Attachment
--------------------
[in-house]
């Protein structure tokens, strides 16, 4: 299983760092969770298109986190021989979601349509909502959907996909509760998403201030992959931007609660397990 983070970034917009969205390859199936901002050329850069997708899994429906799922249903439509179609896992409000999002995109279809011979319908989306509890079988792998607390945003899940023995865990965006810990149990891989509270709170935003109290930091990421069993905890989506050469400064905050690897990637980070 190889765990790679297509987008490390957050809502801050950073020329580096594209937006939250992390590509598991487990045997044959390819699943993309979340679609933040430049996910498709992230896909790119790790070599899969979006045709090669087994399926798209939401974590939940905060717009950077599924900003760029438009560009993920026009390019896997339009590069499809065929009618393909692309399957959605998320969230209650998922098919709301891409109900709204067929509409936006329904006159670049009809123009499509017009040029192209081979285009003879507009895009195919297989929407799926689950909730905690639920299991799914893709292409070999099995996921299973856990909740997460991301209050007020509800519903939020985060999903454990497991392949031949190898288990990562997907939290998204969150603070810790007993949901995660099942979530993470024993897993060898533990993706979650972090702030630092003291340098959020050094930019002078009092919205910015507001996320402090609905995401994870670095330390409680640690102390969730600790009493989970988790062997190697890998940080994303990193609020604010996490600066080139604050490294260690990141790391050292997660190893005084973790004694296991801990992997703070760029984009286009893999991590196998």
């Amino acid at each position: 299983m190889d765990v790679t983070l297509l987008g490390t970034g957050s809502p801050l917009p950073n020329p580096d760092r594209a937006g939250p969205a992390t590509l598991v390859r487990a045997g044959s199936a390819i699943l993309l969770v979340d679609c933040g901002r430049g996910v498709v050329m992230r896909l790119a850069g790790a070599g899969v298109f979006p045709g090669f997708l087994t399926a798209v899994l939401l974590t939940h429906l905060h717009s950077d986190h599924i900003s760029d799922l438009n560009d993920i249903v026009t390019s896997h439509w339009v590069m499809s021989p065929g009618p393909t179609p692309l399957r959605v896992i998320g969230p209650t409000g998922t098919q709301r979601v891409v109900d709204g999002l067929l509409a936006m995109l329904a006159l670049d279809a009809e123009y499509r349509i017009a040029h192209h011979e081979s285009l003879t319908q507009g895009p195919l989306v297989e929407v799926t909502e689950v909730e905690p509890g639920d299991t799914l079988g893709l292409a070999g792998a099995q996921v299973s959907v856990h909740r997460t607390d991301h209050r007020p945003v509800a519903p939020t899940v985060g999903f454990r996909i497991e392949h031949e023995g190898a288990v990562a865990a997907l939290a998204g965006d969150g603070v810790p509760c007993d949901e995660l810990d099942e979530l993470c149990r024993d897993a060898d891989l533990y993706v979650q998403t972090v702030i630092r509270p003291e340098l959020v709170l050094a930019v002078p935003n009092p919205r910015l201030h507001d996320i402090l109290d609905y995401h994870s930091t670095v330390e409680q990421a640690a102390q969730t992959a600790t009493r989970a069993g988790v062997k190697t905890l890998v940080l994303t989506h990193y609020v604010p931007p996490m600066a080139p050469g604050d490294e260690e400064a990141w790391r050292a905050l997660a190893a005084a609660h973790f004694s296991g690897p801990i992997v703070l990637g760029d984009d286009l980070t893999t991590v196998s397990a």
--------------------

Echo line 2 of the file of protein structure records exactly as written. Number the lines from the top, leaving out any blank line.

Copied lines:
């Protein structure tokens, strides 16, 4: 299983760092969770298109986190021989979601349509909502959907996909509760998403201030992959931007609660397990 983070970034917009969205390859199936901002050329850069997708899994429906799922249903439509179609896992409000999002995109279809011979319908989306509890079988792998607390945003899940023995865990965006810990149990891989509270709170935003109290930091990421069993905890989506050469400064905050690897990637980070 190889765990790679297509987008490390957050809502801050950073020329580096594209937006939250992390590509598991487990045997044959390819699943993309979340679609933040430049996910498709992230896909790119790790070599899969979006045709090669087994399926798209939401974590939940905060717009950077599924900003760029438009560009993920026009390019896997339009590069499809065929009618393909692309399957959605998320969230209650998922098919709301891409109900709204067929509409936006329904006159670049009809123009499509017009040029192209081979285009003879507009895009195919297989929407799926689950909730905690639920299991799914893709292409070999099995996921299973856990909740997460991301209050007020509800519903939020985060999903454990497991392949031949190898288990990562997907939290998204969150603070810790007993949901995660099942979530993470024993897993060898533990993706979650972090702030630092003291340098959020050094930019002078009092919205910015507001996320402090609905995401994870670095330390409680640690102390969730600790009493989970988790062997190697890998940080994303990193609020604010996490600066080139604050490294260690990141790391050292997660190893005084973790004694296991801990992997703070760029984009286009893999991590196998």